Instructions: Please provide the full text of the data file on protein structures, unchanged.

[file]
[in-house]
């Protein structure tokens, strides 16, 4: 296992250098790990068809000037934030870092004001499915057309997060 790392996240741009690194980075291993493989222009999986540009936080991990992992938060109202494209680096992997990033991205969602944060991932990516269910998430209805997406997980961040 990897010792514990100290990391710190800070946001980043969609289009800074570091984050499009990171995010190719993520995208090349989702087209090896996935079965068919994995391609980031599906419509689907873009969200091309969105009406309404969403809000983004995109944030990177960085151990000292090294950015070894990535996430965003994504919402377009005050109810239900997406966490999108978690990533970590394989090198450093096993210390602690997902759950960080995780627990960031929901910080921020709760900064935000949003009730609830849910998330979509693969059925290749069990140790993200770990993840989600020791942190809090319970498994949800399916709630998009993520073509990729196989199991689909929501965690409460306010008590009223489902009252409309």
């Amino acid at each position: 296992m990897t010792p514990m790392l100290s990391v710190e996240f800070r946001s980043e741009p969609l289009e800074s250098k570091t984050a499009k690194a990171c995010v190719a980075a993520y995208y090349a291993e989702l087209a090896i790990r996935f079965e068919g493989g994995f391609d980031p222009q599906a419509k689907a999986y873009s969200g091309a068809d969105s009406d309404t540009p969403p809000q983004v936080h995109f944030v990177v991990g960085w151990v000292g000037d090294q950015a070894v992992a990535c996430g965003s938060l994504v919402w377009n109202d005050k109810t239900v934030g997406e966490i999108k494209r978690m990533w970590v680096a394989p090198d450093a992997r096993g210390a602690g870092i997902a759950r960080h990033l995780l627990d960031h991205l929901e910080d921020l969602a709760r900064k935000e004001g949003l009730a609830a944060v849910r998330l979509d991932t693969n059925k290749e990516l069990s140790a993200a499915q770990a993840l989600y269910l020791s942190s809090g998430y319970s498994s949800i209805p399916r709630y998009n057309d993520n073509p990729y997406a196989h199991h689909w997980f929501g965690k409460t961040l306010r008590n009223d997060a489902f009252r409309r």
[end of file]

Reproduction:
[in-house]
């Protein structure tokens, strides 16, 4: 296992250098790990068809000037934030870092004001499915057309997060 790392996240741009690194980075291993493989222009999986540009936080991990992992938060109202494209680096992997990033991205969602944060991932990516269910998430209805997406997980961040 990897010792514990100290990391710190800070946001980043969609289009800074570091984050499009990171995010190719993520995208090349989702087209090896996935079965068919994995391609980031599906419509689907873009969200091309969105009406309404969403809000983004995109944030990177960085151990000292090294950015070894990535996430965003994504919402377009005050109810239900997406966490999108978690990533970590394989090198450093096993210390602690997902759950960080995780627990960031929901910080921020709760900064935000949003009730609830849910998330979509693969059925290749069990140790993200770990993840989600020791942190809090319970498994949800399916709630998009993520073509990729196989199991689909929501965690409460306010008590009223489902009252409309």
């Amino acid at each position: 296992m990897t010792p514990m790392l100290s990391v710190e996240f800070r946001s980043e741009p969609l289009e800074s250098k570091t984050a499009k690194a990171c995010v190719a980075a993520y995208y090349a291993e989702l087209a090896i790990r996935f079965e068919g493989g994995f391609d980031p222009q599906a419509k689907a999986y873009s969200g091309a068809d969105s009406d309404t540009p969403p809000q983004v936080h995109f944030v990177v991990g960085w151990v000292g000037d090294q950015a070894v992992a990535c996430g965003s938060l994504v919402w377009n109202d005050k109810t239900v934030g997406e966490i999108k494209r978690m990533w970590v680096a394989p090198d450093a992997r096993g210390a602690g870092i997902a759950r960080h990033l995780l627990d960031h991205l929901e910080d921020l969602a709760r900064k935000e004001g949003l009730a609830a944060v849910r998330l979509d991932t693969n059925k290749e990516l069990s140790a993200a499915q770990a993840l989600y269910l020791s942190s809090g998430y319970s498994s949800i209805p399916r709630y998009n057309d993520n073509p990729y997406a196989h199991h689909w997980f929501g965690k409460t961040l306010r008590n009223d997060a489902f009252r409309r």